The IRS has released Revenue Ruling 2013-17 setting forth its positions
on various tax issues as a result of the Supreme Court’s ruling in
United States v. Windsor that Section 3 of the Defense of Marriage Act
is unconstitutional as it violates the equal protection principles of
the fifth amendment. The IRS does not expressly address the impact on
Under DOMA the IRS had concluded that because of Section 3 of DOMA, the
two individuals comprising a same-sex marriage could not be considered
to be married for federal tax purposes as
Section of 3 of DOMA defined marriage to mean only a legal union between
one man and one woman as husband and wife, and the word spouse refers
only to person of the opposite sex who is a husband or a wife.
This article focuses on administering IRAs after Windsor.
Under the U.S. tax laws there are “tax bonuses” and “tax penalties” for
individuals who are married.
The first marriage tax bonus associated with IRAs is the spousal
contribution rule. The spouse with the lesser compensation is allowed to
use the other spouse’s income to make a larger contribution for himself
or herself than if he or she was not married. Example, John and Mark are
married. John is age 48 and Mark is age 44. For 2013 John has
compensation of $55,000 and Mark has compensation of $2,600 and dividend
and interest income of $40,000. Since they are married under federal
income tax law, Mark is able to make a $5,500 IRA for himself using
John’s excess compensation.
It does not appear that Mark will be able to make a contribution in 2013
for 2010, 2011 or 2012 based on the argument he would have made a
contribution had he known he could. Had Mark made contributions based on
John's compensation and such contributions had been considered to be
excess contributions, such contributions would now be considered to
qualifying spousal contributions.
The second marriage tax bonus associated with IRAs is that a spouse
beneficiary who is the sole beneficiary has the right to treat the
deceased spouse’s IRA as his or her own IRA. Any spouse beneficiary has
the right to a take a distribution from the deceased spouse’s IRA and
then rollover such distribution to the extent that no required
distribution is rolled over. The same-sex surviving
spouse will now have such rights to treat as own or to make a rollover
What policies and procedures will the IRS be applying with respect to
The IRS will still be applying the general rule that whether one is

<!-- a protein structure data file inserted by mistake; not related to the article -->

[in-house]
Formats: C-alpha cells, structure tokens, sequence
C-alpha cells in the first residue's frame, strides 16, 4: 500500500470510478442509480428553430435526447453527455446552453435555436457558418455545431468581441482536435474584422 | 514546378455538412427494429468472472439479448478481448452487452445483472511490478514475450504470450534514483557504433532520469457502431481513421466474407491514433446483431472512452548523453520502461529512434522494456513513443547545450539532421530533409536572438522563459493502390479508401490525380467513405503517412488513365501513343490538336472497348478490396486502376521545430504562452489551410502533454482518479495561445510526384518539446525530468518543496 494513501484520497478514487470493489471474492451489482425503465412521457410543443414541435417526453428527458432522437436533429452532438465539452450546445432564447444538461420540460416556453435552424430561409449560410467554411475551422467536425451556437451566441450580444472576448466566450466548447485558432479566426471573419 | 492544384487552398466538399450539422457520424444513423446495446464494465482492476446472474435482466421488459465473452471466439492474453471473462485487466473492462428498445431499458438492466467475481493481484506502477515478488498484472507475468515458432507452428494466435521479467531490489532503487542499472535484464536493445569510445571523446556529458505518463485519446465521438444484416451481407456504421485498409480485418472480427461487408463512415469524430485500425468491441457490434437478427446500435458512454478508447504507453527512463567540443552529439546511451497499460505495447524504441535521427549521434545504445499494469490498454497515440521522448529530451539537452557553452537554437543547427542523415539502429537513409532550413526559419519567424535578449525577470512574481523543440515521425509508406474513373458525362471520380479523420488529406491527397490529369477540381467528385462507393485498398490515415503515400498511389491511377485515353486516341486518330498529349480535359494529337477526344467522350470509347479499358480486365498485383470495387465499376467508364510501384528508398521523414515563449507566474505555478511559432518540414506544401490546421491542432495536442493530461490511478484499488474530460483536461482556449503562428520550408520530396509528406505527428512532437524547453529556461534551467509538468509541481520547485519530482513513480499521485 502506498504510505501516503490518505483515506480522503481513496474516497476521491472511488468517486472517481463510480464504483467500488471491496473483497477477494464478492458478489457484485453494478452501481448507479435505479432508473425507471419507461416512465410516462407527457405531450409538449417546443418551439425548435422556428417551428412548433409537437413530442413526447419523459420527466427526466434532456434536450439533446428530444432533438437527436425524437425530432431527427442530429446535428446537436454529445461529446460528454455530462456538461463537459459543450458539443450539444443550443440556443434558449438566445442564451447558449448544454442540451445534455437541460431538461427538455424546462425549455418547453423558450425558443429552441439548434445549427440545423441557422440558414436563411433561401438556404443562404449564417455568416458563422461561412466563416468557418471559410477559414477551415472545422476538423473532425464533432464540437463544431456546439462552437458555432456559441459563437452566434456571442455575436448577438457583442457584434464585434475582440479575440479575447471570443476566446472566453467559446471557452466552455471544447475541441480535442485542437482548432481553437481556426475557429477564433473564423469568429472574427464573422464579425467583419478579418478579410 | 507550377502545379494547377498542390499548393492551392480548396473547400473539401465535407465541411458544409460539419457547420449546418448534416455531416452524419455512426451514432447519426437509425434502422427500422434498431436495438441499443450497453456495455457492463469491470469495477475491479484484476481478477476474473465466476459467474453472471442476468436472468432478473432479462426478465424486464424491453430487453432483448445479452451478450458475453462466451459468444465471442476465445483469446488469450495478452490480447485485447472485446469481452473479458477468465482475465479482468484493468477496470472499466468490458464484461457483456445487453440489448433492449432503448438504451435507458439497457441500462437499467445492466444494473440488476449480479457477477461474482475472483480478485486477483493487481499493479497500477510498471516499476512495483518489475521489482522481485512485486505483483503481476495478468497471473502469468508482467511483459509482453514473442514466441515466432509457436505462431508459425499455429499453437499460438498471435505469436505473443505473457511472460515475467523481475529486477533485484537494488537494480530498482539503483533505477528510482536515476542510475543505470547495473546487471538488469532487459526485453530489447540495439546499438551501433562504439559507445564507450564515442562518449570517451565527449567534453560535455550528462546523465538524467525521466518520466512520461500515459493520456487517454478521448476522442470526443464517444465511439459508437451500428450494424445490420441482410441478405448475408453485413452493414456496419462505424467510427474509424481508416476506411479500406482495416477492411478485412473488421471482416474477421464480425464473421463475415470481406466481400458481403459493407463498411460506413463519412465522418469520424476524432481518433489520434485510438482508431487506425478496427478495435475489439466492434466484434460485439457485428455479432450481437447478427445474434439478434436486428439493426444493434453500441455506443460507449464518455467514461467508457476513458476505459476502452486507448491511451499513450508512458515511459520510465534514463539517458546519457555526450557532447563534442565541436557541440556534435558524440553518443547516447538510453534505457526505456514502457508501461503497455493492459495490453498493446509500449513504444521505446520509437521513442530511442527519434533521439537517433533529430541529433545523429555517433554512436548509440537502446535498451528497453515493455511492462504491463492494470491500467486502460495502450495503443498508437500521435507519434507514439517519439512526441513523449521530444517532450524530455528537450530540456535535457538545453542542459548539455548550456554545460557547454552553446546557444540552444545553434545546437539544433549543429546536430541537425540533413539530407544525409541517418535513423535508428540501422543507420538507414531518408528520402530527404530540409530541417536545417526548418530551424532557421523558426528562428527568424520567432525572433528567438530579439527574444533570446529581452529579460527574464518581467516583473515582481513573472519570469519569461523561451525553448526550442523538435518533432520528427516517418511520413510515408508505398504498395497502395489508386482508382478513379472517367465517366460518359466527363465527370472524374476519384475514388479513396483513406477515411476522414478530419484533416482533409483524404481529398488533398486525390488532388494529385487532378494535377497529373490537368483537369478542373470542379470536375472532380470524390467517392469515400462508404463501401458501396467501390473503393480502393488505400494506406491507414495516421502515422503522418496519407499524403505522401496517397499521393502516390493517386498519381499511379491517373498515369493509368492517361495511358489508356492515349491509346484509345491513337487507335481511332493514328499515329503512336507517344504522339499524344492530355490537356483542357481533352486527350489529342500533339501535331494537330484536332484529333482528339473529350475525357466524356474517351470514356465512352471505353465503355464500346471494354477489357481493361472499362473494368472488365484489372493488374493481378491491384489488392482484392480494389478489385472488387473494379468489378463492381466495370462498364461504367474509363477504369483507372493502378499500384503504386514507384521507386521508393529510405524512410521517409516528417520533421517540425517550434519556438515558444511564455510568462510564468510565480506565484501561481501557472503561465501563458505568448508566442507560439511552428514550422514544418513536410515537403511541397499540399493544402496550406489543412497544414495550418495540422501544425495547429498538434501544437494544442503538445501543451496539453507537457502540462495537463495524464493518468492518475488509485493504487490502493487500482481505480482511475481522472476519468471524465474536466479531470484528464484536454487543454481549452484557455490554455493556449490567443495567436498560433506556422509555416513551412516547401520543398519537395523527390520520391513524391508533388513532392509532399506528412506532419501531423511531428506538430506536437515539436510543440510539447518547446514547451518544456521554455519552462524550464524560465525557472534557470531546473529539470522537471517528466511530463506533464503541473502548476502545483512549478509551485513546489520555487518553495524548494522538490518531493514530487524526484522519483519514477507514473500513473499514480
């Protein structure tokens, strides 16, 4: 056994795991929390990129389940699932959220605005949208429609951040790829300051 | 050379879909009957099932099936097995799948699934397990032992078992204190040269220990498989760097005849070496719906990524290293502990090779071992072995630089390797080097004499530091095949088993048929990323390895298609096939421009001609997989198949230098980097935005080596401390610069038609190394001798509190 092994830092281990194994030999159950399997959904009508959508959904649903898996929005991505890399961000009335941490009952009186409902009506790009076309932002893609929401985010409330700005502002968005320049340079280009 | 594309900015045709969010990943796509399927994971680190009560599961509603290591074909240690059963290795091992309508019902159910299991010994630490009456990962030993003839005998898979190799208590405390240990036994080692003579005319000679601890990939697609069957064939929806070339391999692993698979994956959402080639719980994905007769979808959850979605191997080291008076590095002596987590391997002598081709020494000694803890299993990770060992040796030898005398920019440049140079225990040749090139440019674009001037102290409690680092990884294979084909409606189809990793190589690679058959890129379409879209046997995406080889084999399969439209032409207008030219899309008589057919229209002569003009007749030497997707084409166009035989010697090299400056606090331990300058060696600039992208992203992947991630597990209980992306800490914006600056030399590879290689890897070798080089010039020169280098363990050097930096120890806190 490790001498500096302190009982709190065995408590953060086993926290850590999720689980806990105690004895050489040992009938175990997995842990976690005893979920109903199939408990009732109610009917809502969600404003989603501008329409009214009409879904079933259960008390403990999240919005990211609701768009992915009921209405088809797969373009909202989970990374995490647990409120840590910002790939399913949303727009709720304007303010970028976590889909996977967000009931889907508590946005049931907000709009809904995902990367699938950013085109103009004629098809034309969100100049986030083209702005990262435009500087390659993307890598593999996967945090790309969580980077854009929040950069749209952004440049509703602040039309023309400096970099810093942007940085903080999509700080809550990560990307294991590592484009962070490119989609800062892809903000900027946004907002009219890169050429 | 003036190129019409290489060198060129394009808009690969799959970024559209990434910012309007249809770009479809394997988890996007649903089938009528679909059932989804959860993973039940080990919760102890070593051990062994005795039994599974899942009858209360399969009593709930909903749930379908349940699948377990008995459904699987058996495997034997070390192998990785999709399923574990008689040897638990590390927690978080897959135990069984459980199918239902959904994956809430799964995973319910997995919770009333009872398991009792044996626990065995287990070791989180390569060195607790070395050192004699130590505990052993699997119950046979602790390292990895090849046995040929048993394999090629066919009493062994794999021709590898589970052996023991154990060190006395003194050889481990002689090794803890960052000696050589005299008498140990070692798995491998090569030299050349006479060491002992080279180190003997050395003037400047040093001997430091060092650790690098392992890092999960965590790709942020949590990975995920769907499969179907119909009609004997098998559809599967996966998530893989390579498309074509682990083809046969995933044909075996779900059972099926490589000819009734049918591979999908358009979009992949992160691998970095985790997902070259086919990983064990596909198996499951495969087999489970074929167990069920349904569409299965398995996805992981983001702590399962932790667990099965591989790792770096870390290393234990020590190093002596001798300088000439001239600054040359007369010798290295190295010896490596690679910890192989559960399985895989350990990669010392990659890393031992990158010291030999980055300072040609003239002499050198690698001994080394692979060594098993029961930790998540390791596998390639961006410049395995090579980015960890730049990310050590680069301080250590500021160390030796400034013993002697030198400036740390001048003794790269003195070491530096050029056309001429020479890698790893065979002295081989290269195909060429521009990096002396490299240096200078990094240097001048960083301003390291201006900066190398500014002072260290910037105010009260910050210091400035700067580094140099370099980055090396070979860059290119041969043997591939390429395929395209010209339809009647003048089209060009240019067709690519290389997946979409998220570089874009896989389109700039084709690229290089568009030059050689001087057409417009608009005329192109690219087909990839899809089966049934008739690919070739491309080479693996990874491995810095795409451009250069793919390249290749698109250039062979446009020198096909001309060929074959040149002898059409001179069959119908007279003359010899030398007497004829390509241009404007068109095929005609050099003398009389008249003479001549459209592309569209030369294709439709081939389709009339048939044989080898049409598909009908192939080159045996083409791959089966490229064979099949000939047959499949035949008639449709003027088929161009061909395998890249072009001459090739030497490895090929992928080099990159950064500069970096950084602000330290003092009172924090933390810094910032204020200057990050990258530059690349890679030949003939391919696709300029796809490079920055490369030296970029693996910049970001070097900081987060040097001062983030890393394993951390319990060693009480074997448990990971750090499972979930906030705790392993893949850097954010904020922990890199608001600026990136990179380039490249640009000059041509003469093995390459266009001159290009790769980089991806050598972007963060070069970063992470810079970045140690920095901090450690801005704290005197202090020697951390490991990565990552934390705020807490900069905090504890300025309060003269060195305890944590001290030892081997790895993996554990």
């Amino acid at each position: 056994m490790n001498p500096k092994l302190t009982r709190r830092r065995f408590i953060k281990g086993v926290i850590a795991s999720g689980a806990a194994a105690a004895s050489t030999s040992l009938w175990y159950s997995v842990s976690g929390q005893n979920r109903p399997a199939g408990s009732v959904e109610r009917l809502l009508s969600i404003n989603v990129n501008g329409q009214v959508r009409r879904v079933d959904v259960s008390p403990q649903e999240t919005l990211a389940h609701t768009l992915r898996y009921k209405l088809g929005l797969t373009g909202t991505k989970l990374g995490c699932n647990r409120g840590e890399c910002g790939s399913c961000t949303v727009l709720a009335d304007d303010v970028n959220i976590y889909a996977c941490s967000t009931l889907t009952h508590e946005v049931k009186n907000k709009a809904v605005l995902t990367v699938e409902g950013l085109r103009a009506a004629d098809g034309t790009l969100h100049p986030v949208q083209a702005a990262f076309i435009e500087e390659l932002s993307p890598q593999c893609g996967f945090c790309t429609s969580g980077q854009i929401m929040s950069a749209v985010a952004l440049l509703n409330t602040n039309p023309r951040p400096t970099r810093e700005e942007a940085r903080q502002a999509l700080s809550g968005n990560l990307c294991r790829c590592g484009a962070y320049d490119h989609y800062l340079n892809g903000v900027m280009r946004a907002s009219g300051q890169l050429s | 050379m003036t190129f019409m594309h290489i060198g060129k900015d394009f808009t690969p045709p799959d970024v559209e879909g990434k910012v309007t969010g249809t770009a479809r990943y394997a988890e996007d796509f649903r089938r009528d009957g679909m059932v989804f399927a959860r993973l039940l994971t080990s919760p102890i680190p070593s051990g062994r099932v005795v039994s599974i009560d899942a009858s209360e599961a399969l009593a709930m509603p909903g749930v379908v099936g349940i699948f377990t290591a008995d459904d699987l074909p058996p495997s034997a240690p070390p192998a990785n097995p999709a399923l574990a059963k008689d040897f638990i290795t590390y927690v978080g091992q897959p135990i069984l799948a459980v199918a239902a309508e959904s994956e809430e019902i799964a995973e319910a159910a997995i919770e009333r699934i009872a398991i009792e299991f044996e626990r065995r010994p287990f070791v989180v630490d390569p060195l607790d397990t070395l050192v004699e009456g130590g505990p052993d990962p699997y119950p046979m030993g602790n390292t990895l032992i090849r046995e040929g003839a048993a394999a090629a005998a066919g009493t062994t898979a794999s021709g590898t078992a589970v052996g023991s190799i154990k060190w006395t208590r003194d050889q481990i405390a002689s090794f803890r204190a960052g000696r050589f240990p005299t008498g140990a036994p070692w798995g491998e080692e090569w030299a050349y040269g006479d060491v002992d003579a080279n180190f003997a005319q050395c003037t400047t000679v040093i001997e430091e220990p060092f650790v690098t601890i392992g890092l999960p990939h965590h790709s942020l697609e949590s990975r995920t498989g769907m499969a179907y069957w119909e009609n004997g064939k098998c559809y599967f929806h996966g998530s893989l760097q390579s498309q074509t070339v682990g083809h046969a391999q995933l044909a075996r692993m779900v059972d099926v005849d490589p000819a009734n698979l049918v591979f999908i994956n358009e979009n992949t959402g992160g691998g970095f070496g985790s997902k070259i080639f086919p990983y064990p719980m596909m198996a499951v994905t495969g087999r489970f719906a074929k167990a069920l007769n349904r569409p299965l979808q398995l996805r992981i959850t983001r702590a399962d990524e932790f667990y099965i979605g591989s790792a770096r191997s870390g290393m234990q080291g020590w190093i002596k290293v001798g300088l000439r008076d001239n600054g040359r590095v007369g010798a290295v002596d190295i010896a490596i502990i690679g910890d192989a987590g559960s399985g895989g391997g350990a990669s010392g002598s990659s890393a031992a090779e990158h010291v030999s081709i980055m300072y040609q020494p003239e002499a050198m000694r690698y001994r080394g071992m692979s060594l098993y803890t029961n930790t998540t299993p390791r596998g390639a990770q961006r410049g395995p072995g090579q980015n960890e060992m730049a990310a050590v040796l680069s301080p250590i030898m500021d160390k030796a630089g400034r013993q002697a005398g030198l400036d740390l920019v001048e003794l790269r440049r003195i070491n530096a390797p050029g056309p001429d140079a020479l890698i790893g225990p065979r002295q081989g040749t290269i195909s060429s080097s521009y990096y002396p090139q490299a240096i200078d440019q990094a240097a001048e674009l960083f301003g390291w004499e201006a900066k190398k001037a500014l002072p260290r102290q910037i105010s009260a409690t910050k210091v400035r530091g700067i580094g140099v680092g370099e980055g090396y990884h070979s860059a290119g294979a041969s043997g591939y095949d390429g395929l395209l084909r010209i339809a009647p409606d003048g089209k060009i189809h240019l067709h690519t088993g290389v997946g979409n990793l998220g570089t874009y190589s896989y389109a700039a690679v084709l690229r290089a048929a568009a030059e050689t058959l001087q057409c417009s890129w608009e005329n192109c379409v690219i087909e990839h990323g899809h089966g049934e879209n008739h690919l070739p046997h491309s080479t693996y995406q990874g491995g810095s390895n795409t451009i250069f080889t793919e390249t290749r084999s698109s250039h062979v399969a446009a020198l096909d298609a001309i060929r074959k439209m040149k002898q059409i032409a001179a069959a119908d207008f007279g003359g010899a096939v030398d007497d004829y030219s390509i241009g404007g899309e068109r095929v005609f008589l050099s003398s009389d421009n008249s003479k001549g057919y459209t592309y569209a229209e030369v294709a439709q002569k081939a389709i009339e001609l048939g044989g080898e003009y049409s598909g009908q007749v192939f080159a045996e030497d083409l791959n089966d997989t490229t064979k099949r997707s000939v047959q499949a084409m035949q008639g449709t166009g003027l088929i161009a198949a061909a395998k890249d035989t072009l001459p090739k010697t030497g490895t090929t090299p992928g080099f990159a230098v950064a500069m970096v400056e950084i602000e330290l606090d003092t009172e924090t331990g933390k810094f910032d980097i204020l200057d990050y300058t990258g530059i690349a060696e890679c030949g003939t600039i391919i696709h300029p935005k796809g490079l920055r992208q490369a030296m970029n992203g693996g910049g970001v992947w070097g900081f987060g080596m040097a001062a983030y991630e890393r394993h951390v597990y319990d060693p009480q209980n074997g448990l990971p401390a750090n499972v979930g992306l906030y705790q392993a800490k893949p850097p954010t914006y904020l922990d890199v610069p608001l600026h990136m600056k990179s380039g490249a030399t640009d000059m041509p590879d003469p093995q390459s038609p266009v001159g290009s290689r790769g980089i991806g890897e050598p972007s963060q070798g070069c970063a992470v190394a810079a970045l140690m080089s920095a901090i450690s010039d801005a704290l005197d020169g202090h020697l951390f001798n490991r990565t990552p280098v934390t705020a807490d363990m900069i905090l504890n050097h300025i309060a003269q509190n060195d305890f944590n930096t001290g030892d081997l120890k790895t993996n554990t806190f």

married or not is determined by state law. The IRS will also be applying
the following rules.
First, for federal tax purpose, the terms “spouse,” “husband and wife,”
“husband,” and “wife” include an individual married to a person of the
same sex if the individuals are lawfully married under state law, and
the term “marriage” includes such marriage between individuals of the
same sex. That is, a state must have revised its marriage laws to
include same-sex marriages.
Secondly, for federal tax purpose, the IRS adopts a rule that as long as
the same-sex couple has been married in a state authorizing same-sex
marriages that they are not required to live or be domiciled in a state
which has authorized or recognizes same-sex marriages.
Thirdly, the IRS makes the rule that the terms “spouse,” “husband and
wife,” “husband,” and “wife” do not include individuals (whether the
same sex or the opposite sex) who have entered into a registered
domestic partnership, civil union, or other similar formal relationship
recognized under state law, but which is not “marriage” under such state
The same-sex couple has the discretion to file original or amended
returns to reflect being married for a prior tax year if such tax year
is still open. The couple is not required to file or amend their tax
return for a prior year claiming a married status. If they wish to
change their filing status they may do so only if a prior tax year is
still open under th statute of limitations. Tax years 2010, 2011 and
2012 are still open. Generally, the deadline for filing a refund claim
is three years from the date the return was filed or two years from the
date the tax was paid, whichever is later.
Most likely the transaction to lead a same-sex surviving spouse to file
an amended tax return will be when he or she will choose to treat the
inherited IRA of a deceased spouse as his or her IRA. In this situation
the same-sex surviving spouse might have been required to take an RMD as
he or she did not qualify as a spouse at the time. Such distributions
may certainly be stopped on a prospective basis. As to past
distributions, the IRS may be receptive to a request to waive the 60 day
rollover rule. That is, the IRS might authorize the same sex spouse to
rollover such distribution amounts.
Categories: Pension Alerts, Traditional IRAs